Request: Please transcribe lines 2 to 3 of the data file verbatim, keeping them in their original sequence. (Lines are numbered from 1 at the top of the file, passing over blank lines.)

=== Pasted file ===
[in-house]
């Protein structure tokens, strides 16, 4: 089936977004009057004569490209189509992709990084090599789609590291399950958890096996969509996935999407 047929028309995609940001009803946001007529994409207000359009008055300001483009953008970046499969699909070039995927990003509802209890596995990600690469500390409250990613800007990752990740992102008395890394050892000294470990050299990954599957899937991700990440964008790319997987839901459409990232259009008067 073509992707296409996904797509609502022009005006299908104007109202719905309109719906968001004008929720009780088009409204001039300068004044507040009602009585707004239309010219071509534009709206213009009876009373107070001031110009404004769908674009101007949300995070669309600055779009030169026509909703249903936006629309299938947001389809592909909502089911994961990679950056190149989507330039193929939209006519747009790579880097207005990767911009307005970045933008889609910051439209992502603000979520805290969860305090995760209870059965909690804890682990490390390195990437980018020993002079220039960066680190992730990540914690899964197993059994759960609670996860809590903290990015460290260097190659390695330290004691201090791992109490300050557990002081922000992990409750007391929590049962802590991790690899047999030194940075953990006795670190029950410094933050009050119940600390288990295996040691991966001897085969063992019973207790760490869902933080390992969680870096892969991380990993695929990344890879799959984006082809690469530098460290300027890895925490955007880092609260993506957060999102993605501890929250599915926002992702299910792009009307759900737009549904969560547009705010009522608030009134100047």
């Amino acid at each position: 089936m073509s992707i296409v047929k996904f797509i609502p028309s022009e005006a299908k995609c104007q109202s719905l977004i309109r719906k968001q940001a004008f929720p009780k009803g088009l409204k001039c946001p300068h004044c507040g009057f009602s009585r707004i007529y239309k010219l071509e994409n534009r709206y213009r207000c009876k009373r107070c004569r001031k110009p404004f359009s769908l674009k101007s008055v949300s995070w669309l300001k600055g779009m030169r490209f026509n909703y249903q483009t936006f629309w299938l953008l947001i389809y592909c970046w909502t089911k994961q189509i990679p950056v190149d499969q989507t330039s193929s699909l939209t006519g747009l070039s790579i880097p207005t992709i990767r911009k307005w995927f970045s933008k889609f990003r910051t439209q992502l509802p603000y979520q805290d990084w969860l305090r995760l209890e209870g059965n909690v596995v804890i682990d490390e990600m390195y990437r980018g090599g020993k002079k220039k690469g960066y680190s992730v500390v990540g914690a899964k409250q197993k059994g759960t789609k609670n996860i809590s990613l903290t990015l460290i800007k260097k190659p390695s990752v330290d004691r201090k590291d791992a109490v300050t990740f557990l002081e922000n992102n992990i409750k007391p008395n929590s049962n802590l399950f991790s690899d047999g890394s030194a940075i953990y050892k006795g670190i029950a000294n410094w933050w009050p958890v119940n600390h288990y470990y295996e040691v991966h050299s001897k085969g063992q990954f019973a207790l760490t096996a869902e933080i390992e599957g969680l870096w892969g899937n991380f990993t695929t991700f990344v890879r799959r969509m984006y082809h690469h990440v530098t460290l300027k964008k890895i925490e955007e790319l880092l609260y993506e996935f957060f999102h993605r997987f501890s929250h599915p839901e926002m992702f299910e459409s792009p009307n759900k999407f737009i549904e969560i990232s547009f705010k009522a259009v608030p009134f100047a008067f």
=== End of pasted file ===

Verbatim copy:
């Protein structure tokens, strides 16, 4: 089936977004009057004569490209189509992709990084090599789609590291399950958890096996969509996935999407 047929028309995609940001009803946001007529994409207000359009008055300001483009953008970046499969699909070039995927990003509802209890596995990600690469500390409250990613800007990752990740992102008395890394050892000294470990050299990954599957899937991700990440964008790319997987839901459409990232259009008067 073509992707296409996904797509609502022009005006299908104007109202719905309109719906968001004008929720009780088009409204001039300068004044507040009602009585707004239309010219071509534009709206213009009876009373107070001031110009404004769908674009101007949300995070669309600055779009030169026509909703249903936006629309299938947001389809592909909502089911994961990679950056190149989507330039193929939209006519747009790579880097207005990767911009307005970045933008889609910051439209992502603000979520805290969860305090995760209870059965909690804890682990490390390195990437980018020993002079220039960066680190992730990540914690899964197993059994759960609670996860809590903290990015460290260097190659390695330290004691201090791992109490300050557990002081922000992990409750007391929590049962802590991790690899047999030194940075953990006795670190029950410094933050009050119940600390288990295996040691991966001897085969063992019973207790760490869902933080390992969680870096892969991380990993695929990344890879799959984006082809690469530098460290300027890895925490955007880092609260993506957060999102993605501890929250599915926002992702299910792009009307759900737009549904969560547009705010009522608030009134100047």
């Amino acid at each position: 089936m073509s992707i296409v047929k996904f797509i609502p028309s022009e005006a299908k995609c104007q109202s719905l977004i309109r719906k968001q940001a004008f929720p009780k009803g088009l409204k001039c946001p300068h004044c507040g009057f009602s009585r707004i007529y239309k010219l071509e994409n534009r709206y213009r207000c009876k009373r107070c004569r001031k110009p404004f359009s769908l674009k101007s008055v949300s995070w669309l300001k600055g779009m030169r490209f026509n909703y249903q483009t936006f629309w299938l953008l947001i389809y592909c970046w909502t089911k994961q189509i990679p950056v190149d499969q989507t330039s193929s699909l939209t006519g747009l070039s790579i880097p207005t992709i990767r911009k307005w995927f970045s933008k889609f990003r910051t439209q992502l509802p603000y979520q805290d990084w969860l305090r995760l209890e209870g059965n909690v596995v804890i682990d490390e990600m390195y990437r980018g090599g020993k002079k220039k690469g960066y680190s992730v500390v990540g914690a899964k409250q197993k059994g759960t789609k609670n996860i809590s990613l903290t990015l460290i800007k260097k190659p390695s990752v330290d004691r201090k590291d791992a109490v300050t990740f557990l002081e922000n992102n992990i409750k007391p008395n929590s049962n802590l399950f991790s690899d047999g890394s030194a940075i953990y050892k006795g670190i029950a000294n410094w933050w009050p958890v119940n600390h288990y470990y295996e040691v991966h050299s001897k085969g063992q990954f019973a207790l760490t096996a869902e933080i390992e599957g969680l870096w892969g899937n991380f990993t695929t991700f990344v890879r799959r969509m984006y082809h690469h990440v530098t460290l300027k964008k890895i925490e955007e790319l880092l609260y993506e996935f957060f999102h993605r997987f501890s929250h599915p839901e926002m992702f299910e459409s792009p009307n759900k999407f737009i549904e969560i990232s547009f705010k009522a259009v608030p009134f100047a008067f």